When you get to the critique, if some of us are a little peeved because the Safety Officer made us wear eye protection to operate extrication tools, made us stop to put on a traffic vest, or stopped us from entering that marginal structure fire that we just "knew" we could hit offensively and "get away with it", then remember that you're alive and well to be peeved. After all, we can work out critique points at the critique. We can't, however, go back and unbury a LODD brother or sister at the critique.

In closing, even though this year's Safety Week is over, don't act as if it is. Drive safely, condition, wear incident-appropriate PPE, stay hydrated, get help when you need it, and look out for each other. Rehab as if your life depends on it, especially in the tropical heat wave we're having in the south right now. Make every week Safety Week.

Saturday, June 13, 2009

The Monkey Parable, Safety, and Resistance to Change

The 2009 Fire and EMS Safety, Health, and Survival Week begins tomorrow. My department is using these resources to help our firefighters develop healthy lifestyles, and maintain a safer work environment. In honor of Safety Week, I offer the following - The Monkey Parable.

Once upon a time, some researchers conducted an experiment. They obtained five monkeys and placed them into a single cage. In the center of the cage was a stairway that terminated in thin air. After a hungry night in the cage, the monkeys saw a researcher lowering a bunch of bananas through the bars above the stairs. The monkeys immediately charged up the stairs toward the food. Other researchers immediately blasted the monkeys with ice cold water from fire hoses, played tapes of loud, discordant music, and turned on strobe lights. They repeated these actions every time they lowered the bananas into the cage. It didn't take the monkeys long to refuse to set foot on the stairs, no matter how hungry they were.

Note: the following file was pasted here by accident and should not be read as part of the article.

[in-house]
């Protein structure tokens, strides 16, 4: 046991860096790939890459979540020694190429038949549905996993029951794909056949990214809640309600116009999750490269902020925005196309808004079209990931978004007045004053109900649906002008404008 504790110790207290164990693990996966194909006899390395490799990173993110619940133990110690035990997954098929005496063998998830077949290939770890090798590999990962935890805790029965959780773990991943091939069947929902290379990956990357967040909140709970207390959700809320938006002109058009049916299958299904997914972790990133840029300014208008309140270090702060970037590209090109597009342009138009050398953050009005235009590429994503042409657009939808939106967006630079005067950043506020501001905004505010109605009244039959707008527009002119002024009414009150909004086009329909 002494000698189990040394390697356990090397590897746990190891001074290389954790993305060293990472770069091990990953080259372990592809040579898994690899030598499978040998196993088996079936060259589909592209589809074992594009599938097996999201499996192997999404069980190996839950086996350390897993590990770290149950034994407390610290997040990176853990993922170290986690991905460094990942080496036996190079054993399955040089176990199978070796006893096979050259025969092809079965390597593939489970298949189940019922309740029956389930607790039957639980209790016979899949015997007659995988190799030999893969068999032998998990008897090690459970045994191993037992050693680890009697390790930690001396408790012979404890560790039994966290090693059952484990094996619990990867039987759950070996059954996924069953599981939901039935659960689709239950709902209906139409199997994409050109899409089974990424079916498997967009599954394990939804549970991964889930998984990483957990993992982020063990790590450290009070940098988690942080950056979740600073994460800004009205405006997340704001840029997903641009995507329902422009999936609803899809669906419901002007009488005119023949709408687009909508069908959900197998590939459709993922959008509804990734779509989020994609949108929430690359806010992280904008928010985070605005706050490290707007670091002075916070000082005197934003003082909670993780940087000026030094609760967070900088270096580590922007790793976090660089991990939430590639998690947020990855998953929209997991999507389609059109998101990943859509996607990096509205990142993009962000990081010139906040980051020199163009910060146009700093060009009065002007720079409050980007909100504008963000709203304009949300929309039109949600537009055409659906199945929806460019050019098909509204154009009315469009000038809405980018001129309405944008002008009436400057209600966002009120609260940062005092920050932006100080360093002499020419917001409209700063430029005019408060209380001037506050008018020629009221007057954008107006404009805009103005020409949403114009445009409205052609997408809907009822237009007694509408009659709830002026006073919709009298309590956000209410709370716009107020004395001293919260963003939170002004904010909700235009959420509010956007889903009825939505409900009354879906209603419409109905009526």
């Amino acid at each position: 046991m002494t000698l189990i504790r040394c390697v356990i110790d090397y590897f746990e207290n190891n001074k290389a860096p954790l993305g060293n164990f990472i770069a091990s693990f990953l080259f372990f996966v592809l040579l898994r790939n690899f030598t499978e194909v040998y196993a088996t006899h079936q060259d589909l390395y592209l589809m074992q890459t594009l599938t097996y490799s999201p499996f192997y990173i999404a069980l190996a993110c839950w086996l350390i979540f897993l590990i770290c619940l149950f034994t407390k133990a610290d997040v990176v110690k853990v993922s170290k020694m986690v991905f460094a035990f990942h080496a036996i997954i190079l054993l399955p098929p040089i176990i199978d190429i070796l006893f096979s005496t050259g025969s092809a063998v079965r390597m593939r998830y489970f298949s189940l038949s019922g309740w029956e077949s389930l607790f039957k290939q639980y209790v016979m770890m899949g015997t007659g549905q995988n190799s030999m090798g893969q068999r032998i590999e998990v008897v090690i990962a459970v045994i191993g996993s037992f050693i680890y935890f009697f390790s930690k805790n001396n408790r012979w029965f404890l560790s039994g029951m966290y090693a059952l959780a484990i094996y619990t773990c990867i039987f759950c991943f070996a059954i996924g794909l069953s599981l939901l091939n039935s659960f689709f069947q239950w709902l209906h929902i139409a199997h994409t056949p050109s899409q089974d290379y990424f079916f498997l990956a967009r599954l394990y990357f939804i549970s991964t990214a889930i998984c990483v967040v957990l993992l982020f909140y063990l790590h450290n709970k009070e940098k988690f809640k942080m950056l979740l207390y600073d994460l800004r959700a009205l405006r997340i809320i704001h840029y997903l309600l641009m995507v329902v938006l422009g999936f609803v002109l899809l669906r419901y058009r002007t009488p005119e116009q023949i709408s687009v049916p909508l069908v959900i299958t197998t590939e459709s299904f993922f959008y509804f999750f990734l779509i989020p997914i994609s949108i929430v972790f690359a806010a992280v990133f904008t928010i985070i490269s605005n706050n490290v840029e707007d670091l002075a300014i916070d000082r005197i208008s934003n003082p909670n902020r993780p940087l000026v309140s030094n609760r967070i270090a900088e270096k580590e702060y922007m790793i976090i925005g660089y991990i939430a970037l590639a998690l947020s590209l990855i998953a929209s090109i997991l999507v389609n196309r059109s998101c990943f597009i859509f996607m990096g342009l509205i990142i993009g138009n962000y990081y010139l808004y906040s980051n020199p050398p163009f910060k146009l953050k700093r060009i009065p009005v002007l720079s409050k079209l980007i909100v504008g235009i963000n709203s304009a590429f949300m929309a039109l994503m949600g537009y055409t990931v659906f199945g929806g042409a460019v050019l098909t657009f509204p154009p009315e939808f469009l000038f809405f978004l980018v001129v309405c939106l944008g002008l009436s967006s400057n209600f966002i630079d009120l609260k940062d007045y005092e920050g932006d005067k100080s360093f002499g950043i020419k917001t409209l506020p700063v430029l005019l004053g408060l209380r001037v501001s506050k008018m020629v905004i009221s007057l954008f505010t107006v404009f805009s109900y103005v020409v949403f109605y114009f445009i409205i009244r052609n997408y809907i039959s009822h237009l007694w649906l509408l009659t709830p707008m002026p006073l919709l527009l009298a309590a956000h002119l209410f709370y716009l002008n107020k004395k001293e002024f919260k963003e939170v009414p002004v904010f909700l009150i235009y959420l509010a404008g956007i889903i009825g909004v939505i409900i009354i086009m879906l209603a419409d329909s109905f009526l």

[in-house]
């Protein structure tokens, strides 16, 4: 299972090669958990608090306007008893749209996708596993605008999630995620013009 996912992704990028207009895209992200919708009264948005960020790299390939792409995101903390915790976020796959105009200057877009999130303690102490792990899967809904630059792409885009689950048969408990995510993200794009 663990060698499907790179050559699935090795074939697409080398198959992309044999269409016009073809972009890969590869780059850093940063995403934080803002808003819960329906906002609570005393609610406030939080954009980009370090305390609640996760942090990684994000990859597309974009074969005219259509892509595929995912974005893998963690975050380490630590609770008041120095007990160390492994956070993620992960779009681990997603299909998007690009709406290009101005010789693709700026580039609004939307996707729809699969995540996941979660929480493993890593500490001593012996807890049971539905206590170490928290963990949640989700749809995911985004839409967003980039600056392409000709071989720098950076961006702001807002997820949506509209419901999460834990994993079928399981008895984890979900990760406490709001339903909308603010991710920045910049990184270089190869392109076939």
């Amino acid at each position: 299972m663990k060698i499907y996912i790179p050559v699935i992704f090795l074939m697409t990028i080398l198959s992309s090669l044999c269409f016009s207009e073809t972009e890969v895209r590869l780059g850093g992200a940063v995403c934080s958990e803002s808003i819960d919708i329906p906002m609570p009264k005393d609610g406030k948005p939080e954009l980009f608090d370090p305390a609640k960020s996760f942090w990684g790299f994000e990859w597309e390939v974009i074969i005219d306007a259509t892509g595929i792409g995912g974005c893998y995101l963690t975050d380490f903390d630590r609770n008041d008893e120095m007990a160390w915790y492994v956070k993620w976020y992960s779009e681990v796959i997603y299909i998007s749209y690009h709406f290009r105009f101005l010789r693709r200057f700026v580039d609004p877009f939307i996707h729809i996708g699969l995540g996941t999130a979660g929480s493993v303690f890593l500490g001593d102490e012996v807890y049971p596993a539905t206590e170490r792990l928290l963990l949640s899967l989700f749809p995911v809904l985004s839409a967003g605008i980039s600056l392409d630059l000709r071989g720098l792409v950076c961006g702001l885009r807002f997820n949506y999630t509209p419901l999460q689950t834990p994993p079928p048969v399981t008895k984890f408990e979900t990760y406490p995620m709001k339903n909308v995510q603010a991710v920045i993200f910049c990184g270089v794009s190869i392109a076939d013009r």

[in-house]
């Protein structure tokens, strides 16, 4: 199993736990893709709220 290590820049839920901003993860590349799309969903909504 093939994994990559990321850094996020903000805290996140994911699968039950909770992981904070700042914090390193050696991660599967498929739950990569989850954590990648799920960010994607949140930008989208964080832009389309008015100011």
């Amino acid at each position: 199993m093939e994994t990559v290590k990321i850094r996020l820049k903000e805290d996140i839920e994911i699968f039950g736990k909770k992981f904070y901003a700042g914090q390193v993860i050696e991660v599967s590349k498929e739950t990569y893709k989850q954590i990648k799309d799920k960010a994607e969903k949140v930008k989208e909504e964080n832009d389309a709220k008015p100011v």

Once this conditioning had taken effect, the researchers removed one of the monkeys from the cage and replaced him with a 2nd-generation monkey. Down came the bananas. The new monkey raced for the stairs. Before he could set foot on the bottom step, the other four monkeys grabbed him and beat him down, not wanting to experience a repeat of the previous few days' unpleasantness. No icy bath, strobe lights, or discordant music resulted. This was repeated until all of the 1st generation monkeys had been replaced by 2nd generation monkeys, none of which had experied the unpleasantness through which the 1st generation had lived.

Once the 2nd generation monkeys were completely conditioned, one of them was removed from the cage and replaced with a 3rd generation monkey. Down came the bananas. The newest monkey dashed for the food, was caught at the bottom of the stairs, and beaten down, just as the 2nd generation monkeys were beaten down by the 1st generation monkeys. During the beat-down, the new monkey cried out"Why are you guys beating me?" The beat down stopped and the four 2nd-generation monkeys looked around at each other. Finally, one of them replied..."I don't know, it's just that we've always done it that way." Hopefully, fire-rescue and EMS personnel aren't so conditioned to "We've always done it that way" that we act like the monkeys in the story. We're supposed to be smarter than monkeys.

Chief Officers share in the responsibility to help keep our firefighters safe. Safety Week activities include resources to help the chiefs take care of the firefighters and paramedics for whom they are responsible.

How many firefighters will continue to die unnecessarily because we run into Born Losers...because we've always done it that way? How many of us will refuse to use new tactics and tools because we like the old ones...because we've always done it that way? How many fire and EMS personnel will die because we are too busy donning SCBA or performing patient care to ensure our own safety...because we've always done it that way?

Let's commit to safer, healthier firefighters and emergency operations. If we don't, then we're really not any smarter than the monkeys.